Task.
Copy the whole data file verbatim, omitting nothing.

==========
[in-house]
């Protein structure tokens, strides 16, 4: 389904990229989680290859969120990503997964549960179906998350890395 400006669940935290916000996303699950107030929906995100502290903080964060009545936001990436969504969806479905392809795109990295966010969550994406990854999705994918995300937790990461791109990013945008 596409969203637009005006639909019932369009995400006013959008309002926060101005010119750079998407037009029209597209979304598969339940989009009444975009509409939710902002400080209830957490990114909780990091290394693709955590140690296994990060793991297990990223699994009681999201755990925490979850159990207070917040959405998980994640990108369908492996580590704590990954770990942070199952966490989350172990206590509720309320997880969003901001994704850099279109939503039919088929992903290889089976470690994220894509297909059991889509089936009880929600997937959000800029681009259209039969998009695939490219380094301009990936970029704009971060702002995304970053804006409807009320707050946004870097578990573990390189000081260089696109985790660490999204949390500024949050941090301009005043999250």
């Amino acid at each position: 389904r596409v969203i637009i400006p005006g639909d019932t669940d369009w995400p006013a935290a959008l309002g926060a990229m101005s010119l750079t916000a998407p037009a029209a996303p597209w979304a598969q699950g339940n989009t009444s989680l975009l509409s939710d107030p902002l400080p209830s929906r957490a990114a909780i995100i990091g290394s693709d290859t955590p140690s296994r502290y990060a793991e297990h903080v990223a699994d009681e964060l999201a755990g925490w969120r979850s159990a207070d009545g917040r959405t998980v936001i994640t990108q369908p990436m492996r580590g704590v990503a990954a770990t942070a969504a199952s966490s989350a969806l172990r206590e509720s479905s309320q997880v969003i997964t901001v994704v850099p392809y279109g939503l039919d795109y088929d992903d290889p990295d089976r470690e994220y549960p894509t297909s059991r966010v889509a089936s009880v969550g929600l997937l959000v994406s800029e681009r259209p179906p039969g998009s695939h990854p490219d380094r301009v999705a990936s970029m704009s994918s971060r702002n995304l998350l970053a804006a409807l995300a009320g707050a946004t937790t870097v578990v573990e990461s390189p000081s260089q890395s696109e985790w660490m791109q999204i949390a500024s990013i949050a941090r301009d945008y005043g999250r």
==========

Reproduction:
[in-house]
């Protein structure tokens, strides 16, 4: 389904990229989680290859969120990503997964549960179906998350890395 400006669940935290916000996303699950107030929906995100502290903080964060009545936001990436969504969806479905392809795109990295966010969550994406990854999705994918995300937790990461791109990013945008 596409969203637009005006639909019932369009995400006013959008309002926060101005010119750079998407037009029209597209979304598969339940989009009444975009509409939710902002400080209830957490990114909780990091290394693709955590140690296994990060793991297990990223699994009681999201755990925490979850159990207070917040959405998980994640990108369908492996580590704590990954770990942070199952966490989350172990206590509720309320997880969003901001994704850099279109939503039919088929992903290889089976470690994220894509297909059991889509089936009880929600997937959000800029681009259209039969998009695939490219380094301009990936970029704009971060702002995304970053804006409807009320707050946004870097578990573990390189000081260089696109985790660490999204949390500024949050941090301009005043999250």
């Amino acid at each position: 389904r596409v969203i637009i400006p005006g639909d019932t669940d369009w995400p006013a935290a959008l309002g926060a990229m101005s010119l750079t916000a998407p037009a029209a996303p597209w979304a598969q699950g339940n989009t009444s989680l975009l509409s939710d107030p902002l400080p209830s929906r957490a990114a909780i995100i990091g290394s693709d290859t955590p140690s296994r502290y990060a793991e297990h903080v990223a699994d009681e964060l999201a755990g925490w969120r979850s159990a207070d009545g917040r959405t998980v936001i994640t990108q369908p990436m492996r580590g704590v990503a990954a770990t942070a969504a199952s966490s989350a969806l172990r206590e509720s479905s309320q997880v969003i997964t901001v994704v850099p392809y279109g939503l039919d795109y088929d992903d290889p990295d089976r470690e994220y549960p894509t297909s059991r966010v889509a089936s009880v969550g929600l997937l959000v994406s800029e681009r259209p179906p039969g998009s695939h990854p490219d380094r301009v999705a990936s970029m704009s994918s971060r702002n995304l998350l970053a804006a409807l995300a009320g707050a946004t937790t870097v578990v573990e990461s390189p000081s260089q890395s696109e985790w660490m791109q999204i949390a500024s990013i949050a941090r301009d945008y005043g999250r």